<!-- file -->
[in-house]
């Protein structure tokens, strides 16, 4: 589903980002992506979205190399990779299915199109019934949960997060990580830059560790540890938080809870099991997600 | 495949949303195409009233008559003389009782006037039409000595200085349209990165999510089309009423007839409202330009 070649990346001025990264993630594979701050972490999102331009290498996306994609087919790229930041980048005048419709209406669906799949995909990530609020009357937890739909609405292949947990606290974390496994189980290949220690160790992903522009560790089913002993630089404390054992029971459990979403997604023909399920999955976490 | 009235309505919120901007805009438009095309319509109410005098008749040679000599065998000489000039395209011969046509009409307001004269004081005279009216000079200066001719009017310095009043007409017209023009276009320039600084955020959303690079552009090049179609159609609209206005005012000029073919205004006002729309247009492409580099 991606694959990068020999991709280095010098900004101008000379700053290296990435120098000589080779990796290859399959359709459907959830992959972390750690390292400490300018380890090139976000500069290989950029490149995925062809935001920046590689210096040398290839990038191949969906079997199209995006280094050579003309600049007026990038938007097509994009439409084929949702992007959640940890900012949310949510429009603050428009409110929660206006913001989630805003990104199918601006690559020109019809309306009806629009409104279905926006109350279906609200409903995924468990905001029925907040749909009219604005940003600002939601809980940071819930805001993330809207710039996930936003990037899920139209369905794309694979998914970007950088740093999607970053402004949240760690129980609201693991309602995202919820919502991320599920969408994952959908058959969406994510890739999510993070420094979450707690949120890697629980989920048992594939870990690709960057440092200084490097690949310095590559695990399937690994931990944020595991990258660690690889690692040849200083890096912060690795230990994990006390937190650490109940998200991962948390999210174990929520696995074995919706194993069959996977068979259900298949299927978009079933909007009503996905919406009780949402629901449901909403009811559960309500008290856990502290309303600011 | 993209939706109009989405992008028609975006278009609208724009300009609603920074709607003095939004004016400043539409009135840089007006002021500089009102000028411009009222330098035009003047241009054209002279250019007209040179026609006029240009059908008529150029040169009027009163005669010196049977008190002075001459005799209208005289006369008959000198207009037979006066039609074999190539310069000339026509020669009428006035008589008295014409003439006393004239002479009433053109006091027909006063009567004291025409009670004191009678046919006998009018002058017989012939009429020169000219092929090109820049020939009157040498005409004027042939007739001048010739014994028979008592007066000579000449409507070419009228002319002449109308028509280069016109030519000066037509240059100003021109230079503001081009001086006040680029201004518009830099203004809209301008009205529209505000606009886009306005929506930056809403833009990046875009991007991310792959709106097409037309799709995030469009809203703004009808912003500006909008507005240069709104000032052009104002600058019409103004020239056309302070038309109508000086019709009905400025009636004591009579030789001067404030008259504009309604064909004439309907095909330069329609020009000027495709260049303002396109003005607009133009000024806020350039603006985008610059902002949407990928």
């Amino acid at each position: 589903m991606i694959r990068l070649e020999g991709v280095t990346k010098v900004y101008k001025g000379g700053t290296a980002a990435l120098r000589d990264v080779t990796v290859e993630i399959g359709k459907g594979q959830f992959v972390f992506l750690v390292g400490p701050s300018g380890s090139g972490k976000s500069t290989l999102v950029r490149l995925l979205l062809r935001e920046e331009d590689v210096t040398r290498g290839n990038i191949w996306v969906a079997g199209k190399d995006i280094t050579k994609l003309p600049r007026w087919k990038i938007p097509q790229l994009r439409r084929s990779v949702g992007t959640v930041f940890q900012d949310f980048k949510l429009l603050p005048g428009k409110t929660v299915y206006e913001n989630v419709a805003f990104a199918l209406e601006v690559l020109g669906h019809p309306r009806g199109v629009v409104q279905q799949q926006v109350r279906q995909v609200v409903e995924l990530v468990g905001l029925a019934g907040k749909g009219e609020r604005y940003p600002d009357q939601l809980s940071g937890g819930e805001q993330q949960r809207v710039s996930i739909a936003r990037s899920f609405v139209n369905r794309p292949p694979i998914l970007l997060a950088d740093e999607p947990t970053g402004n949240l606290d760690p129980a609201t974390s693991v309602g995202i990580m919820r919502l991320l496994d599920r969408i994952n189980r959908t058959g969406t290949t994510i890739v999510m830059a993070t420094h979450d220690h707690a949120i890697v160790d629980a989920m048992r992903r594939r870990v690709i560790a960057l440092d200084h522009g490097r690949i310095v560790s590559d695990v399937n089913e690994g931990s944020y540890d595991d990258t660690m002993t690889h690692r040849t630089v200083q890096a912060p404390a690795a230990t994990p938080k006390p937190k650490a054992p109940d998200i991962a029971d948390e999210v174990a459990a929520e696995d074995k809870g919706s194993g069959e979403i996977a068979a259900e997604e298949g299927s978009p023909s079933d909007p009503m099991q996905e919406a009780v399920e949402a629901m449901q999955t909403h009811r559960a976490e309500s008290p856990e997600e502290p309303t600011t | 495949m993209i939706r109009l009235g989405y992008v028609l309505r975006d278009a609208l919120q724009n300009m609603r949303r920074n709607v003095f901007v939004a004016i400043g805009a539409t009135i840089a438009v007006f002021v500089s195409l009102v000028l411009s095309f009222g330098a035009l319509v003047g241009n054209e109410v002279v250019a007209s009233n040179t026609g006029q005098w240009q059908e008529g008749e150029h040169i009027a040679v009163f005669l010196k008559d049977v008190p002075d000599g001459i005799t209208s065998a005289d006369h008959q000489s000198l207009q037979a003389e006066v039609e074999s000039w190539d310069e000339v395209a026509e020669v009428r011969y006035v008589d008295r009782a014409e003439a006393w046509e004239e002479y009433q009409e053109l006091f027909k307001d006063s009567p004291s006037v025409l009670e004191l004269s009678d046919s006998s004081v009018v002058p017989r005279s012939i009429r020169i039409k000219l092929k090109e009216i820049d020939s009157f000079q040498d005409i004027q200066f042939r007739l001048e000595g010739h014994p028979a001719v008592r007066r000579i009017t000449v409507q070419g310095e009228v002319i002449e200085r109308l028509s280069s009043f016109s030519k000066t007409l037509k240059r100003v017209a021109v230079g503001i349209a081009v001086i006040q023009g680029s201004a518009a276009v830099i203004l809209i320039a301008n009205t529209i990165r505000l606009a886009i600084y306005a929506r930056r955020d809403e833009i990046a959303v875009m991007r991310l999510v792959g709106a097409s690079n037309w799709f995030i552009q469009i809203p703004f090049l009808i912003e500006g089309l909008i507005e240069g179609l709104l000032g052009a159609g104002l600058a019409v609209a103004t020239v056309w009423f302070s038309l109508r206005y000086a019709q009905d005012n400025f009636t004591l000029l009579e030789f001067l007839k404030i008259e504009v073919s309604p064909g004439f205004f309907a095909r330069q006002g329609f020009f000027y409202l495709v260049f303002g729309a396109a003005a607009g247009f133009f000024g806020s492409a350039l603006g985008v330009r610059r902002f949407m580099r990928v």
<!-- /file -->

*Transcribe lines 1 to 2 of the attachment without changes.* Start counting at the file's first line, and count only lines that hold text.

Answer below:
[in-house]
């Protein structure tokens, strides 16, 4: 589903980002992506979205190399990779299915199109019934949960997060990580830059560790540890938080809870099991997600 | 495949949303195409009233008559003389009782006037039409000595200085349209990165999510089309009423007839409202330009 070649990346001025990264993630594979701050972490999102331009290498996306994609087919790229930041980048005048419709209406669906799949995909990530609020009357937890739909609405292949947990606290974390496994189980290949220690160790992903522009560790089913002993630089404390054992029971459990979403997604023909399920999955976490 | 009235309505919120901007805009438009095309319509109410005098008749040679000599065998000489000039395209011969046509009409307001004269004081005279009216000079200066001719009017310095009043007409017209023009276009320039600084955020959303690079552009090049179609159609609209206005005012000029073919205004006002729309247009492409580099 991606694959990068020999991709280095010098900004101008000379700053290296990435120098000589080779990796290859399959359709459907959830992959972390750690390292400490300018380890090139976000500069290989950029490149995925062809935001920046590689210096040398290839990038191949969906079997199209995006280094050579003309600049007026990038938007097509994009439409084929949702992007959640940890900012949310949510429009603050428009409110929660206006913001989630805003990104199918601006690559020109019809309306009806629009409104279905926006109350279906609200409903995924468990905001029925907040749909009219604005940003600002939601809980940071819930805001993330809207710039996930936003990037899920139209369905794309694979998914970007950088740093999607970053402004949240760690129980609201693991309602995202919820919502991320599920969408994952959908058959969406994510890739999510993070420094979450707690949120890697629980989920048992594939870990690709960057440092200084490097690949310095590559695990399937690994931990944020595991990258660690690889690692040849200083890096912060690795230990994990006390937190650490109940998200991962948390999210174990929520696995074995919706194993069959996977068979259900298949299927978009079933909007009503996905919406009780949402629901449901909403009811559960309500008290856990502290309303600011 | 993209939706109009989405992008028609975006278009609208724009300009609603920074709607003095939004004016400043539409009135840089007006002021500089009102000028411009009222330098035009003047241009054209002279250019007209040179026609006029240009059908008529150029040169009027009163005669010196049977008190002075001459005799209208005289006369008959000198207009037979006066039609074999190539310069000339026509020669009428006035008589008295014409003439006393004239002479009433053109006091027909006063009567004291025409009670004191009678046919006998009018002058017989012939009429020169000219092929090109820049020939009157040498005409004027042939007739001048010739014994028979008592007066000579000449409507070419009228002319002449109308028509280069016109030519000066037509240059100003021109230079503001081009001086006040680029201004518009830099203004809209301008009205529209505000606009886009306005929506930056809403833009990046875009991007991310792959709106097409037309799709995030469009809203703004009808912003500006909008507005240069709104000032052009104002600058019409103004020239056309302070038309109508000086019709009905400025009636004591009579030789001067404030008259504009309604064909004439309907095909330069329609020009000027495709260049303002396109003005607009133009000024806020350039603006985008610059902002949407990928």